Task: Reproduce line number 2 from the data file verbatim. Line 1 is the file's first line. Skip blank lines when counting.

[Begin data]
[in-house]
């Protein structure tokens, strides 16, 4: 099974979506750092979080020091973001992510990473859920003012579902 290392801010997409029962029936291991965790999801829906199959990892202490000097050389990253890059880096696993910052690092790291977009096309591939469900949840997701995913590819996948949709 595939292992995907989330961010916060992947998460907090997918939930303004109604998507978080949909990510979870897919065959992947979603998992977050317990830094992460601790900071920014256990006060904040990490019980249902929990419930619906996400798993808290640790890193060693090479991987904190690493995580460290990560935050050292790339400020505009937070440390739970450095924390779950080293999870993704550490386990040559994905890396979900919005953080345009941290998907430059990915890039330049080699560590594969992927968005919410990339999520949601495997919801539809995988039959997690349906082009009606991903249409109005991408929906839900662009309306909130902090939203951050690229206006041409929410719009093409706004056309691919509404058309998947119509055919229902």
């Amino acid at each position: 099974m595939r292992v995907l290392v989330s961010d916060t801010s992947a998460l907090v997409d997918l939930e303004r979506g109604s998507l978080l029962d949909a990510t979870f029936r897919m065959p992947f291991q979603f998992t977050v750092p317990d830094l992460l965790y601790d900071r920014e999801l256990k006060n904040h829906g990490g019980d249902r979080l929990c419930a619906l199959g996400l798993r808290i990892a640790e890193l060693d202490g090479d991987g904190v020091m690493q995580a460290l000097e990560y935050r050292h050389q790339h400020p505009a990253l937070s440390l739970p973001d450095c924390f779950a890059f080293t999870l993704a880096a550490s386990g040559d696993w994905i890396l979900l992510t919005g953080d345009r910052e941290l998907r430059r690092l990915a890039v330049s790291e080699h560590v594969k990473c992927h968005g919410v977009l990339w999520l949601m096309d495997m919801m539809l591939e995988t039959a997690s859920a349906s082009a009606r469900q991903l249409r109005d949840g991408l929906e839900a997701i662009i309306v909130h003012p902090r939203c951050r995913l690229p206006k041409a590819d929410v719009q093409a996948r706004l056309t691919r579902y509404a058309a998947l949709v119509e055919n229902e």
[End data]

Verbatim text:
């Protein structure tokens, strides 16, 4: 099974979506750092979080020091973001992510990473859920003012579902 290392801010997409029962029936291991965790999801829906199959990892202490000097050389990253890059880096696993910052690092790291977009096309591939469900949840997701995913590819996948949709 595939292992995907989330961010916060992947998460907090997918939930303004109604998507978080949909990510979870897919065959992947979603998992977050317990830094992460601790900071920014256990006060904040990490019980249902929990419930619906996400798993808290640790890193060693090479991987904190690493995580460290990560935050050292790339400020505009937070440390739970450095924390779950080293999870993704550490386990040559994905890396979900919005953080345009941290998907430059990915890039330049080699560590594969992927968005919410990339999520949601495997919801539809995988039959997690349906082009009606991903249409109005991408929906839900662009309306909130902090939203951050690229206006041409929410719009093409706004056309691919509404058309998947119509055919229902």